April 28, 2004, updated 12:50 p.m.
Thai troops crush Muslim militant revolt
Are attacks by international terrorists, homegrown separatists, or
by Matthew Clark | csmonitor.com
More than 100 Muslim militants were killed by government troops in
southern Thailand Wednesday. The militants were killed after
launching early morning attacks on army and police posts in the
provinces of Yala, Pattani, and Songkhla, near the Malaysian border.
At least 30 of the rebels were killed when troops raided a mosque
where they were holed up, reports the Agence France-Presse.
Only five security personnel were reported to have died in the
clashes. Police were tipped off about the raid in advance and were
waiting for the militants, reports The Age of Melbourne, Australia.
Some of the militants had guns, but most were armed only with
machetes, said Lieutenant General Proong Bunphandung, the chief of
police for the south.
Zarqawi purportedly orders more attacks
Cities on the edge
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Thailand's Prime Minister Thaksin Shinawatra sought immediately to
portray the attacks as localized criminal acts that were not
connected to Islamic militancy in the region. He says the attacks
were motivated by crime, reports Reuters. "We will uproot them,
depriving them of a chance to allude to issues of separatism and
religion. In the end, they were all bandits," Thaksin said.
No one immediately claimed responsibility for the attacks, but Mr.
Thaksin's official spokesman, Jakrapob Penkair, said the government
was launching an investigation into the matter. "There have been
people who take advantage by trying to motivate others to enter a war
of ideological confrontation, but actually the government sees it as
camouflage for illegal enterprise."
But a transcript of an Australian Broadcast Corporation radio program
says that Thaksin's government "has blamed Islamic separatists
seeking to establish a homeland in the south of the predominantly
Buddhist country." On this transcript of ABC's "The World Today,"
Southeast Asia correspondent Peter Lloyd reports on the confusion
surrounding who is behind the attacks. He said that some analysts
believe that the incident is linked to "clashes between corrupt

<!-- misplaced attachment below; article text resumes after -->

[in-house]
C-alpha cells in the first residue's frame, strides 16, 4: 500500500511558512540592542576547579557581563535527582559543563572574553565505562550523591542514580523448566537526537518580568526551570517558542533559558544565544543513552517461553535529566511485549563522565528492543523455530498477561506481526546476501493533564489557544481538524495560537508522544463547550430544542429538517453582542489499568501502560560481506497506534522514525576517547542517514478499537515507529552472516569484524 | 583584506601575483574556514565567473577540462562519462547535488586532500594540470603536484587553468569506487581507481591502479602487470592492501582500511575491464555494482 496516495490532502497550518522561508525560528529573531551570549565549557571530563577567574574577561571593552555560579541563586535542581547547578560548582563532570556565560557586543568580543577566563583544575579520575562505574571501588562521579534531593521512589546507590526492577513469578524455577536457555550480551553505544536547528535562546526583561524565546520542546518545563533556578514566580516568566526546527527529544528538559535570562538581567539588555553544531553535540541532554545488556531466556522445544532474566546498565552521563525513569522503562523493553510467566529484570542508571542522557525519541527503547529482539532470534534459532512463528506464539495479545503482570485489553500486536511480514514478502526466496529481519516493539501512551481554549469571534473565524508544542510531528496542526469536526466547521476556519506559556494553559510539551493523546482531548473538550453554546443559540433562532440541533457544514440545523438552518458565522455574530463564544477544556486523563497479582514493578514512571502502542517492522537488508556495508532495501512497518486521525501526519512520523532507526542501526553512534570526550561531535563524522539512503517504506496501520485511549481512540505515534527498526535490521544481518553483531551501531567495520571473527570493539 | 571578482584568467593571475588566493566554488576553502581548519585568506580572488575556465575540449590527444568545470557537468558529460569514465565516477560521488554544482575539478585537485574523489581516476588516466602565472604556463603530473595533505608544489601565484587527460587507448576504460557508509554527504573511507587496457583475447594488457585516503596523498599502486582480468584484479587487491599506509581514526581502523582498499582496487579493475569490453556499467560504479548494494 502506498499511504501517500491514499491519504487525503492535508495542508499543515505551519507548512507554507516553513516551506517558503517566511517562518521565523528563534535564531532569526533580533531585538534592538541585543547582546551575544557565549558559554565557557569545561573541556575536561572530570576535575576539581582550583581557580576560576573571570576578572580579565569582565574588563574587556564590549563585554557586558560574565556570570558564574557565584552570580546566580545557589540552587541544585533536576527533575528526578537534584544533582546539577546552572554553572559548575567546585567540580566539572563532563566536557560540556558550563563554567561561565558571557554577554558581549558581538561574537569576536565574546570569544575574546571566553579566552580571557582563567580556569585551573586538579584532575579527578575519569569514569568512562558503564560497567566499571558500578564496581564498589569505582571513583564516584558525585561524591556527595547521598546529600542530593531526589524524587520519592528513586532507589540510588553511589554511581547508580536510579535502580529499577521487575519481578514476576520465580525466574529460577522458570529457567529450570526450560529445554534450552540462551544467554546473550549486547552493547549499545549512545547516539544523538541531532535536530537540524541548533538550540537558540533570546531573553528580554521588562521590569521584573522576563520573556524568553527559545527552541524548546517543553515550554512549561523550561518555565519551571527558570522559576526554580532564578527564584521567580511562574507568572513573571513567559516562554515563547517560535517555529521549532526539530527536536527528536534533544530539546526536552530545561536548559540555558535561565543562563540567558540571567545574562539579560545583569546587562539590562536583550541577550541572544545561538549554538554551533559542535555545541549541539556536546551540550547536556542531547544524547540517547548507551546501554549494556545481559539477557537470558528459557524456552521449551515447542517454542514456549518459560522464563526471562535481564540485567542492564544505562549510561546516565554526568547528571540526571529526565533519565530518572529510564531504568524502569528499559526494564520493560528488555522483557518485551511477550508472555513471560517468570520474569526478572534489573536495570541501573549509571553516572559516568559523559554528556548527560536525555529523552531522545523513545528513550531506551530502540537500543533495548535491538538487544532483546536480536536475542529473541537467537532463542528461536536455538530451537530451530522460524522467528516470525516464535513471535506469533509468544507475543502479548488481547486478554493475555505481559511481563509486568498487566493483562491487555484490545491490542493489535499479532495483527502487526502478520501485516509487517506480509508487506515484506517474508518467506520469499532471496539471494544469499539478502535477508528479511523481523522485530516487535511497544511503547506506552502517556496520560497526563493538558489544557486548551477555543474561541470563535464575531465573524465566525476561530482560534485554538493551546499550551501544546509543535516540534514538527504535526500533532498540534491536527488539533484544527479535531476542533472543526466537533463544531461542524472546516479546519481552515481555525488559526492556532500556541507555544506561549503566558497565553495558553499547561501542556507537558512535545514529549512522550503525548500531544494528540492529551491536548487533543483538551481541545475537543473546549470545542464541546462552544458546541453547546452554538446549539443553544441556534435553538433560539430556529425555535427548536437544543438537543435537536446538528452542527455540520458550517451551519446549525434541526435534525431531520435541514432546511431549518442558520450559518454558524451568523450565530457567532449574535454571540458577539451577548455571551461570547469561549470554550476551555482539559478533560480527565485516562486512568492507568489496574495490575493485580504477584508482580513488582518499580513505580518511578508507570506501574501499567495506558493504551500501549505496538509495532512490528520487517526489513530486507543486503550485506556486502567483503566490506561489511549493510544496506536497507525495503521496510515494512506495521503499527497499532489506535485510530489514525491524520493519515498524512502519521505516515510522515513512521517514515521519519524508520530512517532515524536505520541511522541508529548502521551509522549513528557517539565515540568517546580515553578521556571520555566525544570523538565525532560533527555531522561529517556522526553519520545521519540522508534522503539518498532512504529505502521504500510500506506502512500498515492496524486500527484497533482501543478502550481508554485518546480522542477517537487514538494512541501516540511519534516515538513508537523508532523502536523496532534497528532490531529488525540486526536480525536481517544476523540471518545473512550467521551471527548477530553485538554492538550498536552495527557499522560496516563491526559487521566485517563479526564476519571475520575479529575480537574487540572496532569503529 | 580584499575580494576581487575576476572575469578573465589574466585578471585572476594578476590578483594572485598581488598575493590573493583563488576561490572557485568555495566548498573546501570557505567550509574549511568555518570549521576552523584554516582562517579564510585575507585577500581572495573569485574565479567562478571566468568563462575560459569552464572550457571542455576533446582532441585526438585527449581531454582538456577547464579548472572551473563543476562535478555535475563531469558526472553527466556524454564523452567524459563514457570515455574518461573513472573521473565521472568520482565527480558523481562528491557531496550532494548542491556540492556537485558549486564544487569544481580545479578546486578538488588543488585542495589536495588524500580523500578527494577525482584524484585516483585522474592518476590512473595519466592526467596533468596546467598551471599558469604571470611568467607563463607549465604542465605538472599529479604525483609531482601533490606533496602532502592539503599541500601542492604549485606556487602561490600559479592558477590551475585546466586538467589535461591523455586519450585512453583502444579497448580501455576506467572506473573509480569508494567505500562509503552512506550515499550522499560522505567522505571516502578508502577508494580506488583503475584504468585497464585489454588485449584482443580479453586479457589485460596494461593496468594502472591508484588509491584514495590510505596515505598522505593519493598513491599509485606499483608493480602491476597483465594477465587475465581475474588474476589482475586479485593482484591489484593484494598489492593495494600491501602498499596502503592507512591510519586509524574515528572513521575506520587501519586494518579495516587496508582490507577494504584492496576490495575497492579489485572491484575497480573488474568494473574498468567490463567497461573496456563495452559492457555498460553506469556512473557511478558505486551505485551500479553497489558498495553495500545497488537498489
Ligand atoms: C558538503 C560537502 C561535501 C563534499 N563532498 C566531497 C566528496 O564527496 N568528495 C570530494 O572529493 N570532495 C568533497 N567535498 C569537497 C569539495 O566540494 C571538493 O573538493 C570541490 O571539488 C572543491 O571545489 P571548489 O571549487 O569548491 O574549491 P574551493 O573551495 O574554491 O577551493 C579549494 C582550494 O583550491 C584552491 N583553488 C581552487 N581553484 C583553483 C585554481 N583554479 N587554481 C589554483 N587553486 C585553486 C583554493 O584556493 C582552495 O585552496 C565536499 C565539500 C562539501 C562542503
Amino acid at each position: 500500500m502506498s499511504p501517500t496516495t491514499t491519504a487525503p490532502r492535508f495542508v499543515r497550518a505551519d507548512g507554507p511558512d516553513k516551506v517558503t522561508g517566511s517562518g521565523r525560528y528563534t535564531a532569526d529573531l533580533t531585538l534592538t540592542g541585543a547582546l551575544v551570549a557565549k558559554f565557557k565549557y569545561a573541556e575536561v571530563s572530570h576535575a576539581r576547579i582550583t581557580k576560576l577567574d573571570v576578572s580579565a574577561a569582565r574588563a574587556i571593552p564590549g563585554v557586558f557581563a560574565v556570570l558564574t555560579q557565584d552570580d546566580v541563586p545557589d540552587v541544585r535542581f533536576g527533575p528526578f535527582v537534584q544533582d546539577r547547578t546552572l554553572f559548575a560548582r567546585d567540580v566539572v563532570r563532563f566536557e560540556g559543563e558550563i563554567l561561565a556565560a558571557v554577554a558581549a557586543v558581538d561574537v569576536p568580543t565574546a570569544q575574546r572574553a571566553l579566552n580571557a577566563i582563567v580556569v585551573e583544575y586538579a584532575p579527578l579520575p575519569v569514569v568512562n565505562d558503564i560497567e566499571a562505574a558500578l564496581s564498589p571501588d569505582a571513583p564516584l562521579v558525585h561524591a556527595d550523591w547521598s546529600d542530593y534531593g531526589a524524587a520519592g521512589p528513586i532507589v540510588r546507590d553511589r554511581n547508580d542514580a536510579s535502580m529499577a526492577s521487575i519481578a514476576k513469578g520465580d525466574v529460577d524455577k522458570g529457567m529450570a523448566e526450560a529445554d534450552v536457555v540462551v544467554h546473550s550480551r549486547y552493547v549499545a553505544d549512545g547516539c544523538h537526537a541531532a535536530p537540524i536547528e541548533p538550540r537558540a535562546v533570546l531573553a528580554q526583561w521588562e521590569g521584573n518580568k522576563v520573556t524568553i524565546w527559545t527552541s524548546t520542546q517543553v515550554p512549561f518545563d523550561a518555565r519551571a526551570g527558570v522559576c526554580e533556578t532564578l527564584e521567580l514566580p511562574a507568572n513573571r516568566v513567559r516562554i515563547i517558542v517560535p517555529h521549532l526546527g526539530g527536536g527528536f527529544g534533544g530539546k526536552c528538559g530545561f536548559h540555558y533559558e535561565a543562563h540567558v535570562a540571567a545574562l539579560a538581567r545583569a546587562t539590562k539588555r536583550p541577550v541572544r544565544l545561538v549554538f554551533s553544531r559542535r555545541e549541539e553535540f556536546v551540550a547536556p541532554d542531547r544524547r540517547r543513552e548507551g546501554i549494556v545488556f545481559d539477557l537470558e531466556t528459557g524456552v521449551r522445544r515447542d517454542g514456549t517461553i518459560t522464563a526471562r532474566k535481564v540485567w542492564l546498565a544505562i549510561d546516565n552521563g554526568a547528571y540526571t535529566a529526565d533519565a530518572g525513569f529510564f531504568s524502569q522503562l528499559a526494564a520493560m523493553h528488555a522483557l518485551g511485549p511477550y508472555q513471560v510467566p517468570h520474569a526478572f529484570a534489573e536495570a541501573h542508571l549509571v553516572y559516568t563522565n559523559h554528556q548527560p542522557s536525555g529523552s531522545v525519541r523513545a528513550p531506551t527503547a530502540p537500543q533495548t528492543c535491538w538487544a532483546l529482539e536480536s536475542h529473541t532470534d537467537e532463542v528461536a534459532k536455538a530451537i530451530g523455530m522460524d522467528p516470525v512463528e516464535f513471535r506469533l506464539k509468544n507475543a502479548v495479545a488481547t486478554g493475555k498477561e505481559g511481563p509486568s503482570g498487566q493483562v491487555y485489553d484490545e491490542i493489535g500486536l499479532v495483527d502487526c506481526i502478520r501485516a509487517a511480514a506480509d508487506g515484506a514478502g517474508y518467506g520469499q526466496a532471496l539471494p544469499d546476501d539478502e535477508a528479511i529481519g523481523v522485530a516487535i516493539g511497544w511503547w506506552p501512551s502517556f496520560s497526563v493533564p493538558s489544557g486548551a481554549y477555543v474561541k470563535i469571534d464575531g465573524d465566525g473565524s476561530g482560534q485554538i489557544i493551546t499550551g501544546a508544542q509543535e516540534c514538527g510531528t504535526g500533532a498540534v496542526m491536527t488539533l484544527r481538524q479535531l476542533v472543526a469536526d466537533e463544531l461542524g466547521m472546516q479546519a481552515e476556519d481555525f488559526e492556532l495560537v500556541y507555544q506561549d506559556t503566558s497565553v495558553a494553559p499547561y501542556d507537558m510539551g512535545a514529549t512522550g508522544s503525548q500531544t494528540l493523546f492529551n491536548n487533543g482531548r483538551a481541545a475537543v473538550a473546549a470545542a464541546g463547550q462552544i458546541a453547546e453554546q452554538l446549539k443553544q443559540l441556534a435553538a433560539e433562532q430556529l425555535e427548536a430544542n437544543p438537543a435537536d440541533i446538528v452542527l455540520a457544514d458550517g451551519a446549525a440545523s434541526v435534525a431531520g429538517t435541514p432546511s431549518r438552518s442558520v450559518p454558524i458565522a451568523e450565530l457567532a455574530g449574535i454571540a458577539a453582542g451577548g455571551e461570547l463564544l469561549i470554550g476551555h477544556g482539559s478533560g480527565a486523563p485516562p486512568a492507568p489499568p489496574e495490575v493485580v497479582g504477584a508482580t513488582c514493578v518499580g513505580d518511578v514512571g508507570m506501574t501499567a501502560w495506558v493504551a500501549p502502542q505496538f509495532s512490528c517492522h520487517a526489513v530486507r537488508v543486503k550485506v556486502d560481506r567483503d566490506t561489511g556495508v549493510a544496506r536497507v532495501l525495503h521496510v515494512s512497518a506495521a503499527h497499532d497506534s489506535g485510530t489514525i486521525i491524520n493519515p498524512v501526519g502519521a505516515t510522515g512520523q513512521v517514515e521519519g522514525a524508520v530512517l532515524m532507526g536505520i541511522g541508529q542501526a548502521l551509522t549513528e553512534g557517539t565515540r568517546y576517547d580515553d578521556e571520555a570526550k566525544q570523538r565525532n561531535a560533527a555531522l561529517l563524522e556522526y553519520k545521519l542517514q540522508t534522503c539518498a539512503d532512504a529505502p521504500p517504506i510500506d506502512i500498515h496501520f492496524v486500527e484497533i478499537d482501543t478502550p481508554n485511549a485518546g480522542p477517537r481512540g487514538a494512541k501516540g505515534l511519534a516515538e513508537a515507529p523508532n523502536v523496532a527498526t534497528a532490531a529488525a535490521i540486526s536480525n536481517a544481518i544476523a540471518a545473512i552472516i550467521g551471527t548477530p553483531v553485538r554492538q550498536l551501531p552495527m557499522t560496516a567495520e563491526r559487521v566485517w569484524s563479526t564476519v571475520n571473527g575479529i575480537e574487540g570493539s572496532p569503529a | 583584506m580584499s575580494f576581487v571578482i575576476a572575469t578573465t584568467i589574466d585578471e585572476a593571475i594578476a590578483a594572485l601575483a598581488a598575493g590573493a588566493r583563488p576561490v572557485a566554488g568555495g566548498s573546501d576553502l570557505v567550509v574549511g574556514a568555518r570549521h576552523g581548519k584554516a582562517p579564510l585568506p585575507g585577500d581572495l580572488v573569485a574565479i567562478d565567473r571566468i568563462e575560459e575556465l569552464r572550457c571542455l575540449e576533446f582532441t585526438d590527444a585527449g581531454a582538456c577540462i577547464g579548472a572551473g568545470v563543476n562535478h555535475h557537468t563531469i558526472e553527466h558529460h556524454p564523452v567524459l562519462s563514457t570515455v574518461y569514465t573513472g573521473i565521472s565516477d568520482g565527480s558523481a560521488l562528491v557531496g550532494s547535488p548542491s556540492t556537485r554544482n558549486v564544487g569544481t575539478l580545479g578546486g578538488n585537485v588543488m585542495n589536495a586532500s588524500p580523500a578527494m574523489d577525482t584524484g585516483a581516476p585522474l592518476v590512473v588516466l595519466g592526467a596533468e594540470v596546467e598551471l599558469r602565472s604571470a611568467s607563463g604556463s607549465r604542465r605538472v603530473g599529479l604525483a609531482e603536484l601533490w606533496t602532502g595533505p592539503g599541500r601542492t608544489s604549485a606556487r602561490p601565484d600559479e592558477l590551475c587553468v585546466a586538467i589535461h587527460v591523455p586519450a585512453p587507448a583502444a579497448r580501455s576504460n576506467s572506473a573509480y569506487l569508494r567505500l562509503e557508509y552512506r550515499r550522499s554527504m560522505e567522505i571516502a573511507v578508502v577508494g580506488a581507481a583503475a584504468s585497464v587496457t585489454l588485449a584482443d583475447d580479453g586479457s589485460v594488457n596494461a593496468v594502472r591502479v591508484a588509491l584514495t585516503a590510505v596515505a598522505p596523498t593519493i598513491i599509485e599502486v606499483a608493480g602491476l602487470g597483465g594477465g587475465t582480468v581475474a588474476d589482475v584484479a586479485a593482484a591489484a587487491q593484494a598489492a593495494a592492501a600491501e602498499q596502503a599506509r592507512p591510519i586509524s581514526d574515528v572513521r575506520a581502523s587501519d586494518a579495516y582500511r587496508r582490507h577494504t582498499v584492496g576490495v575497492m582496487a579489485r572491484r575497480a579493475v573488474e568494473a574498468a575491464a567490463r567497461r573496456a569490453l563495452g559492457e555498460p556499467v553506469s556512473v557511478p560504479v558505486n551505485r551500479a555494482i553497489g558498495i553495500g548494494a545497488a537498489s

elements of the police and the military and also gangsters who are
running cross-border trade illicit cross-border trade between
neighboring Malaysia." Mr. Lloyd also reports that the intelligence
community in Thailand doesn't believe that Islamic terrorist groups
like Al Qaeda or Jemaah Islamiyah have "carved out any presence in
But other analysts have "voiced concerns that the attackers could
have links to militant groups outside Thailand," reports the BBC. One
of the militants killed in the clashes had a shirt with JI on the
back, which BBC says could be a "possible reference to Jemaah
Islamiyah, the group blamed for terrorist attacks across Southeast
Asia, including the Bali bombings."
Voice of America cites professor Ron May, an expert on Southeast
Asian Islamic movements at Australia National University, as
saying: "JI and other groups have been operating in southern Thailand
and as the Army has moved in there have been increasing clashes."
Some people blame a heavy-handed government crackdown for creating
animosity in the region, however. BBC reports that Islamic community
leaders say tactics used by security forces "may have served to
encourage those who already felt disenfranchised."
Radio Singapore International cites Chairman of the Human Rights
Committee of Thailand's Law Society Somchai Homlaor as saying: "The
Thai government has underestimated the situation in southern Thailand
for a long time. The group that is behind these attacks may have
political intentions to establish an independent state."
In January the government enacted martial law in the southern region
of Narathiwat after four Thai soldiers were killed and militants took
M-16 automatic rifles from an army weapons depot. Since then clashes
in the south have been escalating, says Reuters in a brief chronology
of the 2004 violence.
Muslim separatists launched a small-scale insurgency in region in the
1970s. By the late 80s, this was ended by a general amnesty, notes
Voice of America.
The BBC also reports that there is concern Thailand's tourism will be
affected, despite the fact that most tourist activity is far from the
southern provinces hit by Wednesday's violence. Malaysia has
tightened security along its border with Thailand following the
violence, reports AFP
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